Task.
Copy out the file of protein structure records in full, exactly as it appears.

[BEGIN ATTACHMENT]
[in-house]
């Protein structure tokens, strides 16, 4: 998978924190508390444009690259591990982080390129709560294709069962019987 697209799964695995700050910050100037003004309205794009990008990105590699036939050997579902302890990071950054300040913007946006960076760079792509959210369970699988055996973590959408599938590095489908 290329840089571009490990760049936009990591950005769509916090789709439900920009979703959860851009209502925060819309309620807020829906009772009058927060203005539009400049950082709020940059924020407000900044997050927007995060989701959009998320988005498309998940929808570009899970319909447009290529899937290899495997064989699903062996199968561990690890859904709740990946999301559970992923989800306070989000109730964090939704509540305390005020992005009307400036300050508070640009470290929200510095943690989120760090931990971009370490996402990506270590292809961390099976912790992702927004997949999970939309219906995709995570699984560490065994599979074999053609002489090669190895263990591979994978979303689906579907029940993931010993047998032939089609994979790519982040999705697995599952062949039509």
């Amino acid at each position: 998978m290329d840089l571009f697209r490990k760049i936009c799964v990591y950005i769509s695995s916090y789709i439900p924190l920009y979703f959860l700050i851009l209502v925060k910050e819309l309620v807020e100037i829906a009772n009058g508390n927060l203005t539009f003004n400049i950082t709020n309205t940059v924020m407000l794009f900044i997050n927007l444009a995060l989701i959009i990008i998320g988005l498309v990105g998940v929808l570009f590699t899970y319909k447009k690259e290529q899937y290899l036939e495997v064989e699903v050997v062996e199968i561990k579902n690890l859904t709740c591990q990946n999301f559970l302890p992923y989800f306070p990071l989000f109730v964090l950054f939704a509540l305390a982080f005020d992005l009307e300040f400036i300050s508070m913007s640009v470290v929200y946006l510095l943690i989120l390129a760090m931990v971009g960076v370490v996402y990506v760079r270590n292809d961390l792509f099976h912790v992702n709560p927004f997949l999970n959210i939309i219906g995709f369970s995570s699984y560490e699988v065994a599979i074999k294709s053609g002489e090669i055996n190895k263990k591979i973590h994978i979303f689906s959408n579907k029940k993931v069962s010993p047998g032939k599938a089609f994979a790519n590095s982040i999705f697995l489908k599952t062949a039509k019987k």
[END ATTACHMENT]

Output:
[in-house]
């Protein structure tokens, strides 16, 4: 998978924190508390444009690259591990982080390129709560294709069962019987 697209799964695995700050910050100037003004309205794009990008990105590699036939050997579902302890990071950054300040913007946006960076760079792509959210369970699988055996973590959408599938590095489908 290329840089571009490990760049936009990591950005769509916090789709439900920009979703959860851009209502925060819309309620807020829906009772009058927060203005539009400049950082709020940059924020407000900044997050927007995060989701959009998320988005498309998940929808570009899970319909447009290529899937290899495997064989699903062996199968561990690890859904709740990946999301559970992923989800306070989000109730964090939704509540305390005020992005009307400036300050508070640009470290929200510095943690989120760090931990971009370490996402990506270590292809961390099976912790992702927004997949999970939309219906995709995570699984560490065994599979074999053609002489090669190895263990591979994978979303689906579907029940993931010993047998032939089609994979790519982040999705697995599952062949039509």
């Amino acid at each position: 998978m290329d840089l571009f697209r490990k760049i936009c799964v990591y950005i769509s695995s916090y789709i439900p924190l920009y979703f959860l700050i851009l209502v925060k910050e819309l309620v807020e100037i829906a009772n009058g508390n927060l203005t539009f003004n400049i950082t709020n309205t940059v924020m407000l794009f900044i997050n927007l444009a995060l989701i959009i990008i998320g988005l498309v990105g998940v929808l570009f590699t899970y319909k447009k690259e290529q899937y290899l036939e495997v064989e699903v050997v062996e199968i561990k579902n690890l859904t709740c591990q990946n999301f559970l302890p992923y989800f306070p990071l989000f109730v964090l950054f939704a509540l305390a982080f005020d992005l009307e300040f400036i300050s508070m913007s640009v470290v929200y946006l510095l943690i989120l390129a760090m931990v971009g960076v370490v996402y990506v760079r270590n292809d961390l792509f099976h912790v992702n709560p927004f997949l999970n959210i939309i219906g995709f369970s995570s699984y560490e699988v065994a599979i074999k294709s053609g002489e090669i055996n190895k263990k591979i973590h994978i979303f689906s959408n579907k029940k993931v069962s010993p047998g032939k599938a089609f994979a790519n590095s982040i999705f697995l489908k599952t062949a039509k019987k």